Feed your Appetite for Reduction. Meet us at booth #605 at AWS re:Invent.
I’m excited for this one! I’ve been working on this security mind map to capture how I think about security for some time. If you’re just here for the mind map, you can jump to the end. I encourage you to share and use the mind map to create a dialog. I create content not to imply there is an absolute right, but to create discussions that help us all get better!
When there is transition there should be reflection. In context, any time I change roles, move within a company, reach a new quarter or new year I ask a few questions. Why does the CEO, CFO, and board care what I do? What have others in this role done to succeed? What do I do differently, both positively and negatively?
Over the last two months I spent a lot of time thinking on these topics. As I wrote down everything in the CISO domain, and looked at how other folks organize thoughts, I felt that most of the conversation and mind maps seemed tactical. Those methods may work for others, but I want to share what I felt better represented how I think.
Let’s start at a high level and work down to the mind map.
The most time in a given day is spent on governing risk, the second bullet. The other two bullets deserve their own articles, which are in the works and will come separately. The mind map and the rest of this article will focus on this primary day to day risk management.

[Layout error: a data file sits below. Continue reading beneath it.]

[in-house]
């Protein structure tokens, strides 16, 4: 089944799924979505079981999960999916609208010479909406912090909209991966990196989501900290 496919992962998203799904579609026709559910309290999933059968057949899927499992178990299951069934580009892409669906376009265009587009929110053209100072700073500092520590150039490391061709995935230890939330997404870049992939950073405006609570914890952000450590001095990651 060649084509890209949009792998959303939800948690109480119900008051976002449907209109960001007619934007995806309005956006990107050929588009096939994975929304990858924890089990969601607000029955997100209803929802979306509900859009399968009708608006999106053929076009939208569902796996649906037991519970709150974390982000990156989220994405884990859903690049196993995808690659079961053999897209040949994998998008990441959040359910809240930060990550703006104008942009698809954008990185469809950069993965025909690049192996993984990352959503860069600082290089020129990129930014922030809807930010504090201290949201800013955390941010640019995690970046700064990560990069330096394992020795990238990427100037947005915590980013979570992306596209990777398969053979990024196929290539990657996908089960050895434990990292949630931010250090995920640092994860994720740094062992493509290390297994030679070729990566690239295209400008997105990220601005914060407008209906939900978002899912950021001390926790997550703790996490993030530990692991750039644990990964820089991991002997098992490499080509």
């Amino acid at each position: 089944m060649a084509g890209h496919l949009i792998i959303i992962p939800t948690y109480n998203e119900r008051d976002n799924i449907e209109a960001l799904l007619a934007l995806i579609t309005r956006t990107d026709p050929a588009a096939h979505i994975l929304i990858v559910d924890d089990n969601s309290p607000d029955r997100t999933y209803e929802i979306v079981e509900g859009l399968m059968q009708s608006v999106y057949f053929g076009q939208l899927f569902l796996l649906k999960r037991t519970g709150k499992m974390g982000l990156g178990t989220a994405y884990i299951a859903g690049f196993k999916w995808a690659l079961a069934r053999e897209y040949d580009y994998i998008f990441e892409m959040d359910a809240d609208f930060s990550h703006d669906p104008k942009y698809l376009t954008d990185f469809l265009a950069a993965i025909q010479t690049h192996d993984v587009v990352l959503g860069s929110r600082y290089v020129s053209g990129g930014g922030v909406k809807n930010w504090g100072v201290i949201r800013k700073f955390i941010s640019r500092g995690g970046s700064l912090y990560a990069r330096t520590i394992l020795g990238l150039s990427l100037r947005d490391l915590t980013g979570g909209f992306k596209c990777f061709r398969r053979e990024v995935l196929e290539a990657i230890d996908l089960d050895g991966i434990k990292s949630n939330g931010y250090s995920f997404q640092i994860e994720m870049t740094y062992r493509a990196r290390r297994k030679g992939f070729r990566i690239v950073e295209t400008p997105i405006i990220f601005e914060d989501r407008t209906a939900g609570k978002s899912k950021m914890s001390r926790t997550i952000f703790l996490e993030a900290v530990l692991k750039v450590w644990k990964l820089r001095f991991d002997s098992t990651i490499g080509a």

Before building a mind map of functional areas, procedures and controls, we need to understand the risk to be managed. At the highest level a breach of confidentiality, integrity, or availability of information systems or data, would lead to one or more of the following risks.
Second to a list of risk domains, we need a governance framework. The most common framework referenced is the NIST information security life cycle model with five phases: Identify, protect, detect, respond, recover. I actually prefer a seven phase model. I think certain activities do not receive enough prominence in the NIST model. For instance supply chain and third party risk programs are risk avoidance processes. You will see in the mind map, this creates a better framework for breaking out work into an organizational model.
With this framework, we can manage our risk domains. Thinking in these terms It’s easy to map process and technical controls to a phase, and then create teams, projects and tasks for each functional area.
Below is the mind map I created that does just that. I looked at controls, processes and industry standards that we use to manage the above risk domains, mapped each to the risk governance model /framework and created an organizational structure overlay. For small businesses one person may have to manage all of this, or it may be one person per “team”. No matter the size, this framework can be used. (See the Dynamic & zoomable mind map here.)
If this is helpful and enough people enjoy the framework, I will work on a second to map control standards to the framework, maybe ISO 27001. Drop a line and let me know if this was helpful!
Thanks for reading!